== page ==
- Revising components of the Tax Cuts and Jobs Act that raised taxes on benefits received by family members of students, some Native Americans, and deceased veterans.
- To raise an estimated $15.7 billion to pay for these changes, the government removed the stretch IRA estate-planning strategy that permitted non-spouse beneficiaries of IRAs to spread disbursements from the inherited money over their lifetime. The new limit is within 10 years of the death of the original account holder
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Open Multiple Employer Plans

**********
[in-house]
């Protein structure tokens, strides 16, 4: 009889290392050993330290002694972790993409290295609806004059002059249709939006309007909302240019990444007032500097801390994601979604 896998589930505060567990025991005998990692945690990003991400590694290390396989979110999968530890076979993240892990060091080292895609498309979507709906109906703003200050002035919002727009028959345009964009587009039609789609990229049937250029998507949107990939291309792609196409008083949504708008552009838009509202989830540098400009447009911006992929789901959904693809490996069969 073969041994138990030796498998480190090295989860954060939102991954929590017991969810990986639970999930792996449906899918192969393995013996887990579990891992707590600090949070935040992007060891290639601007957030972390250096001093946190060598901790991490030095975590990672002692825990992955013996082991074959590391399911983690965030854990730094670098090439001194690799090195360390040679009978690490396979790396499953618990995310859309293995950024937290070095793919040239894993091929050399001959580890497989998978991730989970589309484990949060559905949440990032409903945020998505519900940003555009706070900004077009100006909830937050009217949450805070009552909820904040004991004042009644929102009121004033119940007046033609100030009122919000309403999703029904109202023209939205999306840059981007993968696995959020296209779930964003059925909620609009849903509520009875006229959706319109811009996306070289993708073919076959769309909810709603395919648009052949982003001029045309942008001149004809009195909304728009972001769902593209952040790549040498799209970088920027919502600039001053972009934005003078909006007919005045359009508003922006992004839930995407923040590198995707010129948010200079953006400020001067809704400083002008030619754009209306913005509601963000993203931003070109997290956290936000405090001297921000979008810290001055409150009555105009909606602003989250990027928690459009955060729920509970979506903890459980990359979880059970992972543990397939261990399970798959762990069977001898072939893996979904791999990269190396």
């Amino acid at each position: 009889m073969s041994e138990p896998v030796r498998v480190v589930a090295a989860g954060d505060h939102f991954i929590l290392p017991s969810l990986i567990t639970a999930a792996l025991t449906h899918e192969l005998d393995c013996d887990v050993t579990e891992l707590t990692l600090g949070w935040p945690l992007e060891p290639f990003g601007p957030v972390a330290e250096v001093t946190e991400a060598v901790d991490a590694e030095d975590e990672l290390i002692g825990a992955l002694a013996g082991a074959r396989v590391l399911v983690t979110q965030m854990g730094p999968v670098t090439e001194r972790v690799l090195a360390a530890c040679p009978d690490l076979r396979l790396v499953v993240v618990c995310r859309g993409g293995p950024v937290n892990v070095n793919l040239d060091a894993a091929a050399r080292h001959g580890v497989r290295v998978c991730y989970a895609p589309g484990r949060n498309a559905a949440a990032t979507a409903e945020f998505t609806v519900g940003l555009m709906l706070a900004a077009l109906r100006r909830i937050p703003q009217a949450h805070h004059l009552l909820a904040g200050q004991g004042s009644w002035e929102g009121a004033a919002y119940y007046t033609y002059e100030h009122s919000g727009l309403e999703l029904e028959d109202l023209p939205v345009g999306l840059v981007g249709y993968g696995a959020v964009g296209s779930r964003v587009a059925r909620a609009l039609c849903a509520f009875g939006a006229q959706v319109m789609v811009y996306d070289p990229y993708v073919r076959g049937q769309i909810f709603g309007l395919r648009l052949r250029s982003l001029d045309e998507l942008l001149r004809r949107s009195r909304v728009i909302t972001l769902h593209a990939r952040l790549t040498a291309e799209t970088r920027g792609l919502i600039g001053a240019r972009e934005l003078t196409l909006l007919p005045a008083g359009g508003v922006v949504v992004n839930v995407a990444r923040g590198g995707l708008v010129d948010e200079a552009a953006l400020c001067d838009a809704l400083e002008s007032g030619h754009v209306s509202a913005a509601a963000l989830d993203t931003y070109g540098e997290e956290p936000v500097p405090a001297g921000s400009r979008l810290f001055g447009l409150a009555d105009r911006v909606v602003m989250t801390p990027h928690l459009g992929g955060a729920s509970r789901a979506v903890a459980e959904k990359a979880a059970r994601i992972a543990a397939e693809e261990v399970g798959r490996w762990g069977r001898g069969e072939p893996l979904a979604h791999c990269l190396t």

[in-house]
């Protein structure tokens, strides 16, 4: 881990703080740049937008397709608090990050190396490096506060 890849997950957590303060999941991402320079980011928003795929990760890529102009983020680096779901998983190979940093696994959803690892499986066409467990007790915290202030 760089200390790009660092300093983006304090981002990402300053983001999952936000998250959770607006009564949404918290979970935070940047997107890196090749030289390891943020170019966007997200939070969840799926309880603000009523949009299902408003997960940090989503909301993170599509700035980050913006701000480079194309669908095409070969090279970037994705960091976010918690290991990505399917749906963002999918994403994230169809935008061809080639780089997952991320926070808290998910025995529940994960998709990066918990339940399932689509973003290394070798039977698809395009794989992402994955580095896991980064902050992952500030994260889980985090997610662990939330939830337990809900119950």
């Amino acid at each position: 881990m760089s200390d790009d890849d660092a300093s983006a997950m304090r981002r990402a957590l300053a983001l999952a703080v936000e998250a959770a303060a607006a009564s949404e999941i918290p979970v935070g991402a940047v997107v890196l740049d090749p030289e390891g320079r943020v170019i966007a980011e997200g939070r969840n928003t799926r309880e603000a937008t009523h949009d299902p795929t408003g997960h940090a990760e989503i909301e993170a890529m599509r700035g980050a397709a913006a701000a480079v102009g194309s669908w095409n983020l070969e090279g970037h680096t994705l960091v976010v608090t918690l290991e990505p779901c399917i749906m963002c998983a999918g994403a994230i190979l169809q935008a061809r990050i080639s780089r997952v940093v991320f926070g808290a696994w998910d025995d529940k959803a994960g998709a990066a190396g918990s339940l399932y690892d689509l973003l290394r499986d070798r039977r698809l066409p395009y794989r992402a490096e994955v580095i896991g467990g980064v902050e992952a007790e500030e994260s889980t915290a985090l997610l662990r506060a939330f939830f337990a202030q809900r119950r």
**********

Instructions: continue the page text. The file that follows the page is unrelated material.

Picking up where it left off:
In general, a multiple employer plan is a retirement ) plan that is not a multiemployer plan and permits two or more unrelated employers to participate in a single retirement plan. Prior to the Secure Act, an employer was not permitted to participate in a multiple employer plan unless the employer had a commonality of interest with the other employers. The Secure Act allows employers, regardless of their industry, to join together to form a multiple employer plan, referred to by the Secure Act as a Pooled Employer Plan. The Secure Act also amends the Internal Revenue Code to provide that one employers disqualifying defect will not cause the disqualification of an entire Pooled Employer Plan . These provisions apply to plan years beginning after December 31, 2020.